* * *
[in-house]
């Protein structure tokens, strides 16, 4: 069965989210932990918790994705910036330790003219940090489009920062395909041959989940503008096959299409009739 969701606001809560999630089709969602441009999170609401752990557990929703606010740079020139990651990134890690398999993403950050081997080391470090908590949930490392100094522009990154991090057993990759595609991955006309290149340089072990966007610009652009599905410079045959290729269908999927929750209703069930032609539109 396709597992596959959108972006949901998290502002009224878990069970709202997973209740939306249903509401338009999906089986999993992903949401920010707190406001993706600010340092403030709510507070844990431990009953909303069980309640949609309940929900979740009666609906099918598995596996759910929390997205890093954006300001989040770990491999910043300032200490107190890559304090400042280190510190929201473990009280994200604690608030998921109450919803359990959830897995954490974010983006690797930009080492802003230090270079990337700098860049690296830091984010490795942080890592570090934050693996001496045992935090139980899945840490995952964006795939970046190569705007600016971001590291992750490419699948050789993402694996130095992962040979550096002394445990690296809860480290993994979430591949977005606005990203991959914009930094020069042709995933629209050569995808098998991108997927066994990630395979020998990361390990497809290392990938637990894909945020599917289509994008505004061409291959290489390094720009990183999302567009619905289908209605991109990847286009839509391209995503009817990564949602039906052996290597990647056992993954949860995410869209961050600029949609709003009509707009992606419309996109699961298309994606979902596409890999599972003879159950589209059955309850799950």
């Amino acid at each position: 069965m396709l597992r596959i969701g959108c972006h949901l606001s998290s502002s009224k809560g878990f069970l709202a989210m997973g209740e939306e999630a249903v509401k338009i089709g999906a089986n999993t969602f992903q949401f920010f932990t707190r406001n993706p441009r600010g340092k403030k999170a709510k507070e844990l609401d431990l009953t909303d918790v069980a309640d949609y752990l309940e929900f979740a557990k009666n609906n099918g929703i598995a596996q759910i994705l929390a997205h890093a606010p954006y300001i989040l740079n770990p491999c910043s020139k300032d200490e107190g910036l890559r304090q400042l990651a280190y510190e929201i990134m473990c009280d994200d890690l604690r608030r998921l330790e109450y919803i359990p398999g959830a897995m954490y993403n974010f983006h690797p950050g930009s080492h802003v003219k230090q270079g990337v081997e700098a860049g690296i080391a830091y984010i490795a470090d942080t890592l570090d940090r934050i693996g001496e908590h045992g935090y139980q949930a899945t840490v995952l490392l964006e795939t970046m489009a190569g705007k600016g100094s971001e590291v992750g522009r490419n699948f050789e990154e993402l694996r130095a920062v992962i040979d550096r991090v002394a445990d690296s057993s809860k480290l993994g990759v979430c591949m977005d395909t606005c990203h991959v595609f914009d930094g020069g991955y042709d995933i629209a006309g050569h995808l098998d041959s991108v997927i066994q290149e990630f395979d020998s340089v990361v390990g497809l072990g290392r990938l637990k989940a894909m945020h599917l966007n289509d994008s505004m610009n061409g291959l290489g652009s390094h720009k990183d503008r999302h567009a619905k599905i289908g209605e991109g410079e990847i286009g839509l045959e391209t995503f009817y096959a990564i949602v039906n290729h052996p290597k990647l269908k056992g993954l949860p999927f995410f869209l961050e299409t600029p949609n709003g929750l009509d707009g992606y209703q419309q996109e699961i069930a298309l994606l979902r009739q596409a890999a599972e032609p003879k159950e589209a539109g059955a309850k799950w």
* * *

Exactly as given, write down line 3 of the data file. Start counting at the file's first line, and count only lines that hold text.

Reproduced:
């Amino acid at each position: 069965m396709l597992r596959i969701g959108c972006h949901l606001s998290s502002s009224k809560g878990f069970l709202a989210m997973g209740e939306e999630a249903v509401k338009i089709g999906a089986n999993t969602f992903q949401f920010f932990t707190r406001n993706p441009r600010g340092k403030k999170a709510k507070e844990l609401d431990l009953t909303d918790v069980a309640d949609y752990l309940e929900f979740a557990k009666n609906n099918g929703i598995a596996q759910i994705l929390a997205h890093a606010p954006y300001i989040l740079n770990p491999c910043s020139k300032d200490e107190g910036l890559r304090q400042l990651a280190y510190e929201i990134m473990c009280d994200d890690l604690r608030r998921l330790e109450y919803i359990p398999g959830a897995m954490y993403n974010f983006h690797p950050g930009s080492h802003v003219k230090q270079g990337v081997e700098a860049g690296i080391a830091y984010i490795a470090d942080t890592l570090d940090r934050i693996g001496e908590h045992g935090y139980q949930a899945t840490v995952l490392l964006e795939t970046m489009a190569g705007k600016g100094s971001e590291v992750g522009r490419n699948f050789e990154e993402l694996r130095a920062v992962i040979d550096r991090v002394a445990d690296s057993s809860k480290l993994g990759v979430c591949m977005d395909t606005c990203h991959v595609f914009d930094g020069g991955y042709d995933i629209a006309g050569h995808l098998d041959s991108v997927i066994q290149e990630f395979d020998s340089v990361v390990g497809l072990g290392r990938l637990k989940a894909m945020h599917l966007n289509d994008s505004m610009n061409g291959l290489g652009s390094h720009k990183d503008r999302h567009a619905k599905i289908g209605e991109g410079e990847i286009g839509l045959e391209t995503f009817y096959a990564i949602v039906n290729h052996p290597k990647l269908k056992g993954l949860p999927f995410f869209l961050e299409t600029p949609n709003g929750l009509d707009g992606y209703q419309q996109e699961i069930a298309l994606l979902r009739q596409a890999a599972e032609p003879k159950e589209a539109g059955a309850k799950w």